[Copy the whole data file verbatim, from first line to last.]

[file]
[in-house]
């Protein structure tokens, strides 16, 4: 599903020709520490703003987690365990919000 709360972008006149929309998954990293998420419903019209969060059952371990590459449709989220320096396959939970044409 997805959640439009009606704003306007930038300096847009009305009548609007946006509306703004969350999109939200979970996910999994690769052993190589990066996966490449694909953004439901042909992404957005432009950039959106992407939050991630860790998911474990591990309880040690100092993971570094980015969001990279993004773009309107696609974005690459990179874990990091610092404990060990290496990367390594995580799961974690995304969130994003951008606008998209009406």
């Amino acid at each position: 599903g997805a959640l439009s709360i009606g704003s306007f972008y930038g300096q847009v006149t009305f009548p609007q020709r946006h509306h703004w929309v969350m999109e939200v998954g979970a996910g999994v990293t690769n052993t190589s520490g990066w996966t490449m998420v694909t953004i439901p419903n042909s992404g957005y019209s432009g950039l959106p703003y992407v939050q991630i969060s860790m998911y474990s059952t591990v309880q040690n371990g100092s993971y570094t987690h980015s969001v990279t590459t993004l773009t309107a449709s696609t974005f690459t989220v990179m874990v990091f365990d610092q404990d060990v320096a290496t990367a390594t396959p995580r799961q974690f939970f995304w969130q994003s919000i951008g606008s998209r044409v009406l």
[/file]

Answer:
[in-house]
């Protein structure tokens, strides 16, 4: 599903020709520490703003987690365990919000 709360972008006149929309998954990293998420419903019209969060059952371990590459449709989220320096396959939970044409 997805959640439009009606704003306007930038300096847009009305009548609007946006509306703004969350999109939200979970996910999994690769052993190589990066996966490449694909953004439901042909992404957005432009950039959106992407939050991630860790998911474990591990309880040690100092993971570094980015969001990279993004773009309107696609974005690459990179874990990091610092404990060990290496990367390594995580799961974690995304969130994003951008606008998209009406």
């Amino acid at each position: 599903g997805a959640l439009s709360i009606g704003s306007f972008y930038g300096q847009v006149t009305f009548p609007q020709r946006h509306h703004w929309v969350m999109e939200v998954g979970a996910g999994v990293t690769n052993t190589s520490g990066w996966t490449m998420v694909t953004i439901p419903n042909s992404g957005y019209s432009g950039l959106p703003y992407v939050q991630i969060s860790m998911y474990s059952t591990v309880q040690n371990g100092s993971y570094t987690h980015s969001v990279t590459t993004l773009t309107a449709s696609t974005f690459t989220v990179m874990v990091f365990d610092q404990d060990v320096a290496t990367a390594t396959p995580r799961q974690f939970f995304w969130q994003s919000i951008g606008s998209r044409v009406l």